March 28, 1958 was quite a day at Fort Hood in Killeen. It saw the arrival of its most famous soldier — a 22-year-old Pvt. Elvis Presley.
When he was discharged two years later, Elvis left with sergeant stripes and was considered a remarkably good soldier, according to retired Army Lt. Col. Richard Powell, the former base historian at Fort Hood.
It was not Elvis’ first time in Central Texas. He had made appearances in the area before as an entertainer. He did his third concert in Waco two years earlier, performing at the Heart O’ Texas Coliseum on April 17, 1956. Tickets cost $2 at the door, $1.50 if bought in advance.
His popularity at the time was beginning to soar, at least with the younger crowd. The New York Daily News that year, however, wrote that “pop music has reached its lowest depths in the grunts and groin antics of Elvis Presley.”
Legendary singer Frank Sinatra said of Elvis: “His kind of music is deplorable, and a rancid-smelling aphrodisiac.”
Waco News Tribune reviewer Bea Ramirez covered that concert, and didn’t seem overly impressed. She wrote “the squeaks and squeals of 4,000 teenagers bounced off the walls of the Heart O’ Texas Coliseum when they welcomed the ‘new’ king of the rock and roll set — Elvis Presley.”
While describing him as tall, dark and handsome, Ramirez also noted that “he shook in epileptic like movements while thousands of teenagers moaned, groaned, and attempted to push their way nearer the stage.”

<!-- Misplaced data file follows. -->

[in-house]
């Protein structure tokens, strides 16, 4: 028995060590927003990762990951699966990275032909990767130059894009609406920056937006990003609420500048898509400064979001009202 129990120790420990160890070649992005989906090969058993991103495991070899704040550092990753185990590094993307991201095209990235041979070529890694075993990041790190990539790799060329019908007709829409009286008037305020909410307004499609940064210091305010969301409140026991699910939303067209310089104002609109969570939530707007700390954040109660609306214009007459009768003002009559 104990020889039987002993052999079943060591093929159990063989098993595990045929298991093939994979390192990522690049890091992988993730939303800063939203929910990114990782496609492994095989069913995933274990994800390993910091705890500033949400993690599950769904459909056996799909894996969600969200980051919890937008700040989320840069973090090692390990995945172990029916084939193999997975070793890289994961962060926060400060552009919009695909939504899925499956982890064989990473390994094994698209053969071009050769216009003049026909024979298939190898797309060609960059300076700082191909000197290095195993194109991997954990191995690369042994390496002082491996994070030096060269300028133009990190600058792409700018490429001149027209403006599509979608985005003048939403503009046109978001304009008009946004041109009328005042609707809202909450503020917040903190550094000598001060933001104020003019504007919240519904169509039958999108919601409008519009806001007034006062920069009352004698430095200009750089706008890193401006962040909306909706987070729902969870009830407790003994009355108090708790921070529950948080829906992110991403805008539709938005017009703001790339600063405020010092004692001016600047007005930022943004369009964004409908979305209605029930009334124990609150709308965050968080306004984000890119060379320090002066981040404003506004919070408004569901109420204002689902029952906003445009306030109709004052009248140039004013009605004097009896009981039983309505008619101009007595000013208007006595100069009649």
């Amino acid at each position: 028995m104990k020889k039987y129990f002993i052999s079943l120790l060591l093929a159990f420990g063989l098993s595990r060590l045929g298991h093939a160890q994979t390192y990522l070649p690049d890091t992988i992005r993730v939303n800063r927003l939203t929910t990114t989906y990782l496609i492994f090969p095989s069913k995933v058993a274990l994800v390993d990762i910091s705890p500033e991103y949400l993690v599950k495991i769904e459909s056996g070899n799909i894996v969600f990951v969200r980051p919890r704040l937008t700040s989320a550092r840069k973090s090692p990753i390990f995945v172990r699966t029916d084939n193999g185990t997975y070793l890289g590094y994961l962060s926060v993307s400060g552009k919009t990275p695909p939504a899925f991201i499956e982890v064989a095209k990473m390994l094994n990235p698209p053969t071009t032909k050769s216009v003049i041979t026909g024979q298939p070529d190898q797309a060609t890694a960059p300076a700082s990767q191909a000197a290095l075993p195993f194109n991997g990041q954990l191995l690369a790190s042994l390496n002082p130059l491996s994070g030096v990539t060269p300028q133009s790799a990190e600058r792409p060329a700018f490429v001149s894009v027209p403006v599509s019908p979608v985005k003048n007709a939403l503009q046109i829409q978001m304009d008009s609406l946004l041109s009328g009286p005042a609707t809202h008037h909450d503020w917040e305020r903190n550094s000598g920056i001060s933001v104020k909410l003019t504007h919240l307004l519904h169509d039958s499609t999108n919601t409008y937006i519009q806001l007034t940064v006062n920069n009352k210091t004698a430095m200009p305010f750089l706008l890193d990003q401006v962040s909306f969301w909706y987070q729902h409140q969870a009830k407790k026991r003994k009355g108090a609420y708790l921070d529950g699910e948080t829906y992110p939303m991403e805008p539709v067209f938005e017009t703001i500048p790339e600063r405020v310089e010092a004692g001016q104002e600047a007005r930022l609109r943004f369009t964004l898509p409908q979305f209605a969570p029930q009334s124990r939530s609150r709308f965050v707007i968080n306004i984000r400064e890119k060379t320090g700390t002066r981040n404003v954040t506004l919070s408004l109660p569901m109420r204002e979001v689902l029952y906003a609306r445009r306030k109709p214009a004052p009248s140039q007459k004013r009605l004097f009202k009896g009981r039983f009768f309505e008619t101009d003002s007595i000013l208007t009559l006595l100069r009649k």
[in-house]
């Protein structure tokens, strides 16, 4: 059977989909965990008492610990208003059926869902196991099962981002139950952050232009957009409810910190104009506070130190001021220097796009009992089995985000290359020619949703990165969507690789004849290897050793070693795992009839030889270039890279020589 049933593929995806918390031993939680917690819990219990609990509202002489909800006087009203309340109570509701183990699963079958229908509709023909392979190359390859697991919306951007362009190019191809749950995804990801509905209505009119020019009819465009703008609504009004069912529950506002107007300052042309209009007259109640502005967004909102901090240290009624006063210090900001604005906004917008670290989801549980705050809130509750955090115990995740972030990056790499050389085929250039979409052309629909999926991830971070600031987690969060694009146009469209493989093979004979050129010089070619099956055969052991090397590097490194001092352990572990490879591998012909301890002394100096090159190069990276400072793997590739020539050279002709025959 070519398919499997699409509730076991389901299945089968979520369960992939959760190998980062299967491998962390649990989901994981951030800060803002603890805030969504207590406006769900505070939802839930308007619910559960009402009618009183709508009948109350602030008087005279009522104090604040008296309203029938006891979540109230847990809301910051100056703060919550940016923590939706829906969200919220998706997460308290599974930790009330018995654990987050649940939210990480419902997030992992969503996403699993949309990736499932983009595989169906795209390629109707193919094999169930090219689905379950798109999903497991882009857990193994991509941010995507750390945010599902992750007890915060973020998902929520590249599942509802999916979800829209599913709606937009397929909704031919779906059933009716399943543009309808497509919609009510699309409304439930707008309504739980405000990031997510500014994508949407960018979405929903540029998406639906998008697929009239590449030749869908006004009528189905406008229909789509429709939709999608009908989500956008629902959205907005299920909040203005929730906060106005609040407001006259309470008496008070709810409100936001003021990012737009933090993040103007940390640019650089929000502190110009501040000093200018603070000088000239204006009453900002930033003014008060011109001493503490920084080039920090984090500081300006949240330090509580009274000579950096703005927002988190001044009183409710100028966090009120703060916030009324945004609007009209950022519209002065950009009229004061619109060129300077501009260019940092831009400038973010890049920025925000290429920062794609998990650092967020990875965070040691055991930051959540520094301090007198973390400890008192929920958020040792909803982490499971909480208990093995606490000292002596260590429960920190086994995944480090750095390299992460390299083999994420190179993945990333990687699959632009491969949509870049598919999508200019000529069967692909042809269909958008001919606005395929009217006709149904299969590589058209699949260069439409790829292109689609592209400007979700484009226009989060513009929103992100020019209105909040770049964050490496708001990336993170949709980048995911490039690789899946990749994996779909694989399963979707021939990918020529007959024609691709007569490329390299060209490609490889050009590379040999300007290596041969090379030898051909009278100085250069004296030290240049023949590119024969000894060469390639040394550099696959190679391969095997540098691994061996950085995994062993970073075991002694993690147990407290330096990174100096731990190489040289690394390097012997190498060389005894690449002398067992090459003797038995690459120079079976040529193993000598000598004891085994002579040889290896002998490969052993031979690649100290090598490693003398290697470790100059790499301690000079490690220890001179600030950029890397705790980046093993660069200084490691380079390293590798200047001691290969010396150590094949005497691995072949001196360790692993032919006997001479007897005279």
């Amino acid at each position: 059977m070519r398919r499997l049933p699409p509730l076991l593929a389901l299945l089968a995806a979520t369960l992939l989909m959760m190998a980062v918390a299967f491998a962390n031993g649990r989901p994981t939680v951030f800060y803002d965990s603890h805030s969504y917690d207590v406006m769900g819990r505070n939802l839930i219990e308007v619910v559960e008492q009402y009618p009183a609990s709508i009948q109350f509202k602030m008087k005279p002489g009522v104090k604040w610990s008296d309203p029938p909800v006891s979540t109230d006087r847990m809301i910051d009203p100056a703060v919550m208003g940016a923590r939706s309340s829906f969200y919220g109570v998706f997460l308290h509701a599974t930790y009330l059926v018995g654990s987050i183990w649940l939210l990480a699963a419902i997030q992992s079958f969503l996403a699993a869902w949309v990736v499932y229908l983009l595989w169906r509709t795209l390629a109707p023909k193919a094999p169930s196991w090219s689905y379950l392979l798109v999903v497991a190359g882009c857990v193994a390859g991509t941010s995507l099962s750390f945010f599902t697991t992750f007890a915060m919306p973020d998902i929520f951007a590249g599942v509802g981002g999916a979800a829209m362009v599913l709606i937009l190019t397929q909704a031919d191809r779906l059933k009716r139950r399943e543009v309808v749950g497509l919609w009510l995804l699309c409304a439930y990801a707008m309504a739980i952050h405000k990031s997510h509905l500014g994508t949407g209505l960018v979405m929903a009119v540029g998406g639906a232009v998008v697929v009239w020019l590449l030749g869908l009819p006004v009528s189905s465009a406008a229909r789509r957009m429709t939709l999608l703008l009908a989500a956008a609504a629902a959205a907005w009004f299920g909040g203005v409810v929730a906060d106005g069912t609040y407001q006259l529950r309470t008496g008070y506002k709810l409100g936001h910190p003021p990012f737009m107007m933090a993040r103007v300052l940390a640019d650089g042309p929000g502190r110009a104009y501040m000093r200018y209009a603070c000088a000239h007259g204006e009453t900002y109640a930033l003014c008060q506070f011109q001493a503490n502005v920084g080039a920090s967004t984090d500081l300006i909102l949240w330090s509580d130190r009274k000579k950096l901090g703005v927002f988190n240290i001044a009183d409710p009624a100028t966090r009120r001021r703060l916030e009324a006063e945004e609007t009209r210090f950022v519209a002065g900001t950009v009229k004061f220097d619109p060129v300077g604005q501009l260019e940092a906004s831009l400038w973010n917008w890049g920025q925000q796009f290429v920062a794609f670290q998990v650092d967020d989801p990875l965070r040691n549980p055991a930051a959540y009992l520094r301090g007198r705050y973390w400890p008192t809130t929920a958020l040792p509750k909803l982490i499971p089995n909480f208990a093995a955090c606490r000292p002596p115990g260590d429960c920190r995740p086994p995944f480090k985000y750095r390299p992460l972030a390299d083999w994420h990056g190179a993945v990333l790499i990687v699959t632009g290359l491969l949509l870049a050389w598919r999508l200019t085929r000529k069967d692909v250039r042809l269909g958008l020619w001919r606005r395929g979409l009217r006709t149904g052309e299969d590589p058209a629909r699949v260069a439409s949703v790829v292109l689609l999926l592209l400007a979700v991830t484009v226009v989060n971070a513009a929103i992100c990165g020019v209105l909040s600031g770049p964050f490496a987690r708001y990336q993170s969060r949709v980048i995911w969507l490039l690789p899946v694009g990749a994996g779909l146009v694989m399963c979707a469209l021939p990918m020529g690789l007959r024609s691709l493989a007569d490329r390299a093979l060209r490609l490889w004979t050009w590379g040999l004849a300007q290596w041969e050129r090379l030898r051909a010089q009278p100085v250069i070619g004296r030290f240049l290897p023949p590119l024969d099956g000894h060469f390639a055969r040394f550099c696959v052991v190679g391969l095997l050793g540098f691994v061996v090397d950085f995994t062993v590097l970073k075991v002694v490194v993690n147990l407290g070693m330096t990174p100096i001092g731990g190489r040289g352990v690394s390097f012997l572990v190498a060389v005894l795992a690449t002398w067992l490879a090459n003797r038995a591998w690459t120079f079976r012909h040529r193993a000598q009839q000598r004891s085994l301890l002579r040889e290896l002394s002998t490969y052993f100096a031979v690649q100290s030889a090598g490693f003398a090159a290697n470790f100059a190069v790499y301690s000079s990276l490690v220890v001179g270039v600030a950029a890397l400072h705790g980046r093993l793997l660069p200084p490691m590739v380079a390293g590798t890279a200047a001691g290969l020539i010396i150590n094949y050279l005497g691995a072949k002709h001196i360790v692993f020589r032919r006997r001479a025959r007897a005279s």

In her interview with Elvis before he took the coliseum’s stage, she asked about his newfound success. Elvis told her he was grateful for it, but that it also scared him, saying, “I could go out like a light just like I came on.”
But his “light” continues even today, and the spotlight was firmly on him as he entered the Army.
After Elvis received his draft notice, he could have tried to get out of serving or at least made it easier on himself. The Army and the Air Force had both offered to let him serve in “Special Forces” as an entertainer and/or a recruiter.
The Navy offered him a special deal as well, promising to put him in a unit with others from his hometown of Memphis.
He had already sold more than 10 million records and starred in the movie “Love Me Tender” and was tempted. But his manager, with the military-sounding name of Colonel Tom Parker, convinced the young Elvis that taking the easy way out would anger millions of Americans.
Parker told Elvis that if he joined he would come out a bigger star than when he went in. Elvis didn’t believe him, but took Parker’s advice.
Parker turned out to be absolutely correct.
Powell was Fort Hood’s official base historian until his position was eliminated March 1 as part of budget cuts. He said Elvis was the biggest celebrity to serve at Fort Hood, and added that Presley was “a darn good soldier and almost nobody expected it.”
Elvis was discharged after two years as an E-5 or “buck sergeant.” That’s an unusually high rank for a two-year tour, Powell said.
“He was a good soldier and obviously brought up right,” Powell said, adding that fellow soldiers attested to Presley’s desire to be just another G.I.
“Elvis pulled his weight,” wrote Ira jones, Elvis’ platoon sergeant in Germany, in his book “Soldier Boy Elvis.” “He used his head and did his job well. He was one of us. He cared about us and he got back the respect and friendship he gave everyone else.”
Elvis wasn’t a novice when it came to military service, however. Longtime friend George Klein said many people don’t know that Elvis was in Reserve Officers’ Training Corps at Humes High School in Memphis.